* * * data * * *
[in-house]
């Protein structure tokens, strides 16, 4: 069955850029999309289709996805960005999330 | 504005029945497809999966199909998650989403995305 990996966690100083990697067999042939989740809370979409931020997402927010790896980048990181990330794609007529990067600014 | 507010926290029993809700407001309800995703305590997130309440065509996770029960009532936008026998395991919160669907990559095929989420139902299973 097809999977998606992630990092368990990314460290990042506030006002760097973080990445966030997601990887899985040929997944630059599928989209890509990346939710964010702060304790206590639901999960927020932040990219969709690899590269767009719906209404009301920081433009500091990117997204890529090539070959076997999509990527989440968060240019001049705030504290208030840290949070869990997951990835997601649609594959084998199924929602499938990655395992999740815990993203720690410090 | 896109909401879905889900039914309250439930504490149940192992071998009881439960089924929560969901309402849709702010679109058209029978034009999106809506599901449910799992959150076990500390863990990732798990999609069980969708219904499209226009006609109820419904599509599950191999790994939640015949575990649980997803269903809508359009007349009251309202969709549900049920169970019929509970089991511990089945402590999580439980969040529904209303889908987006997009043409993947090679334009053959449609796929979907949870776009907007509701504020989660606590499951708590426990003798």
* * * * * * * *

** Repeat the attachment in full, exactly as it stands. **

[in-house]
């Protein structure tokens, strides 16, 4: 069955850029999309289709996805960005999330 | 504005029945497809999966199909998650989403995305 990996966690100083990697067999042939989740809370979409931020997402927010790896980048990181990330794609007529990067600014 | 507010926290029993809700407001309800995703305590997130309440065509996770029960009532936008026998395991919160669907990559095929989420139902299973 097809999977998606992630990092368990990314460290990042506030006002760097973080990445966030997601990887899985040929997944630059599928989209890509990346939710964010702060304790206590639901999960927020932040990219969709690899590269767009719906209404009301920081433009500091990117997204890529090539070959076997999509990527989440968060240019001049705030504290208030840290949070869990997951990835997601649609594959084998199924929602499938990655395992999740815990993203720690410090 | 896109909401879905889900039914309250439930504490149940192992071998009881439960089924929560969901309402849709702010679109058209029978034009999106809506599901449910799992959150076990500390863990990732798990999609069980969708219904499209226009006609109820419904599509599950191999790994939640015949575990649980997803269903809508359009007349009251309202969709549900049920169970019929509970089991511990089945402590999580439980969040529904209303889908987006997009043409993947090679334009053959449609796929979907949870776009907007509701504020989660606590499951708590426990003798």